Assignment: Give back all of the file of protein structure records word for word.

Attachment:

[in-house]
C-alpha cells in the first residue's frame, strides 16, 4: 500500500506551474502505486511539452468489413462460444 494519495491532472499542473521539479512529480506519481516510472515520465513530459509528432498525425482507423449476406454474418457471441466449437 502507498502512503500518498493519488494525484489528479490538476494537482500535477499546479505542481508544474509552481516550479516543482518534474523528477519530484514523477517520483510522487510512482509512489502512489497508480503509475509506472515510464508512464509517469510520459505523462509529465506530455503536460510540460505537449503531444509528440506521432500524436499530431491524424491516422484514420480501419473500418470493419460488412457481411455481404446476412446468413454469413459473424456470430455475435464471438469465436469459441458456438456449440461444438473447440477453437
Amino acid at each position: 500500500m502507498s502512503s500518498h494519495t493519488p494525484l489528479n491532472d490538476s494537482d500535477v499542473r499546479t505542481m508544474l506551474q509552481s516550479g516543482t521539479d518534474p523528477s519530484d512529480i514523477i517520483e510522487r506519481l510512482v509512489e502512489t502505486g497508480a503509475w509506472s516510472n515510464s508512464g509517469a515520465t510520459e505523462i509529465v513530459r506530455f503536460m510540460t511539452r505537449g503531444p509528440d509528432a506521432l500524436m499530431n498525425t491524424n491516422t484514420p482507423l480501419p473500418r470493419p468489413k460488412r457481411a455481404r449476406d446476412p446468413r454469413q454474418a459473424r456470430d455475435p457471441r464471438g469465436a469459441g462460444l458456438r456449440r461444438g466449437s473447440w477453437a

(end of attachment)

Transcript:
[in-house]
C-alpha cells in the first residue's frame, strides 16, 4: 500500500506551474502505486511539452468489413462460444 494519495491532472499542473521539479512529480506519481516510472515520465513530459509528432498525425482507423449476406454474418457471441466449437 502507498502512503500518498493519488494525484489528479490538476494537482500535477499546479505542481508544474509552481516550479516543482518534474523528477519530484514523477517520483510522487510512482509512489502512489497508480503509475509506472515510464508512464509517469510520459505523462509529465506530455503536460510540460505537449503531444509528440506521432500524436499530431491524424491516422484514420480501419473500418470493419460488412457481411455481404446476412446468413454469413459473424456470430455475435464471438469465436469459441458456438456449440461444438473447440477453437
Amino acid at each position: 500500500m502507498s502512503s500518498h494519495t493519488p494525484l489528479n491532472d490538476s494537482d500535477v499542473r499546479t505542481m508544474l506551474q509552481s516550479g516543482t521539479d518534474p523528477s519530484d512529480i514523477i517520483e510522487r506519481l510512482v509512489e502512489t502505486g497508480a503509475w509506472s516510472n515510464s508512464g509517469a515520465t510520459e505523462i509529465v513530459r506530455f503536460m510540460t511539452r505537449g503531444p509528440d509528432a506521432l500524436m499530431n498525425t491524424n491516422t484514420p482507423l480501419p473500418r470493419p468489413k460488412r457481411a455481404r449476406d446476412p446468413r454469413q454474418a459473424r456470430d455475435p457471441r464471438g469465436a469459441g462460444l458456438r456449440r461444438g466449437s473447440w477453437a